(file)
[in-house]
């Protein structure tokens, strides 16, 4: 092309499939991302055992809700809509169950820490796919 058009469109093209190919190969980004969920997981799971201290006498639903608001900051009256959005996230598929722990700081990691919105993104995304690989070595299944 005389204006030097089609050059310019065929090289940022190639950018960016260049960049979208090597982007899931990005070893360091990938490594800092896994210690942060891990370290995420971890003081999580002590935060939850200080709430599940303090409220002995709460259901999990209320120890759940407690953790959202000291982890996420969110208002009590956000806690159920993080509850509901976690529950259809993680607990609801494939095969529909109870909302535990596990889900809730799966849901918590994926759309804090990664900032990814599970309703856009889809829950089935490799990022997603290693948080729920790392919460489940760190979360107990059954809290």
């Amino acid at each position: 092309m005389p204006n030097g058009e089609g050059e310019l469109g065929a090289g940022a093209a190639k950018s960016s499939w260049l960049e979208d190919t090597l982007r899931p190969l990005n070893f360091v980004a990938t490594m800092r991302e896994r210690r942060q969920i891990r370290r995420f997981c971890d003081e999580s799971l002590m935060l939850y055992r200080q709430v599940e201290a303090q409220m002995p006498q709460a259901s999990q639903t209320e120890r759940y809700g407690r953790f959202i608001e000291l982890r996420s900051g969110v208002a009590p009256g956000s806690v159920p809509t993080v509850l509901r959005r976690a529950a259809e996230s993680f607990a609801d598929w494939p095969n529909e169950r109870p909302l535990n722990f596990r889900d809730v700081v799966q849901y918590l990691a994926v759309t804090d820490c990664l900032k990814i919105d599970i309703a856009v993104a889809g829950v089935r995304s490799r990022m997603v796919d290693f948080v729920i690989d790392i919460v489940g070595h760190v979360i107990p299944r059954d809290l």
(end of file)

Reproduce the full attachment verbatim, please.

[in-house]
């Protein structure tokens, strides 16, 4: 092309499939991302055992809700809509169950820490796919 058009469109093209190919190969980004969920997981799971201290006498639903608001900051009256959005996230598929722990700081990691919105993104995304690989070595299944 005389204006030097089609050059310019065929090289940022190639950018960016260049960049979208090597982007899931990005070893360091990938490594800092896994210690942060891990370290995420971890003081999580002590935060939850200080709430599940303090409220002995709460259901999990209320120890759940407690953790959202000291982890996420969110208002009590956000806690159920993080509850509901976690529950259809993680607990609801494939095969529909109870909302535990596990889900809730799966849901918590994926759309804090990664900032990814599970309703856009889809829950089935490799990022997603290693948080729920790392919460489940760190979360107990059954809290």
């Amino acid at each position: 092309m005389p204006n030097g058009e089609g050059e310019l469109g065929a090289g940022a093209a190639k950018s960016s499939w260049l960049e979208d190919t090597l982007r899931p190969l990005n070893f360091v980004a990938t490594m800092r991302e896994r210690r942060q969920i891990r370290r995420f997981c971890d003081e999580s799971l002590m935060l939850y055992r200080q709430v599940e201290a303090q409220m002995p006498q709460a259901s999990q639903t209320e120890r759940y809700g407690r953790f959202i608001e000291l982890r996420s900051g969110v208002a009590p009256g956000s806690v159920p809509t993080v509850l509901r959005r976690a529950a259809e996230s993680f607990a609801d598929w494939p095969n529909e169950r109870p909302l535990n722990f596990r889900d809730v700081v799966q849901y918590l990691a994926v759309t804090d820490c990664l900032k990814i919105d599970i309703a856009v993104a889809g829950v089935r995304s490799r990022m997603v796919d290693f948080v729920i690989d790392i919460v489940g070595h760190v979360i107990p299944r059954d809290l």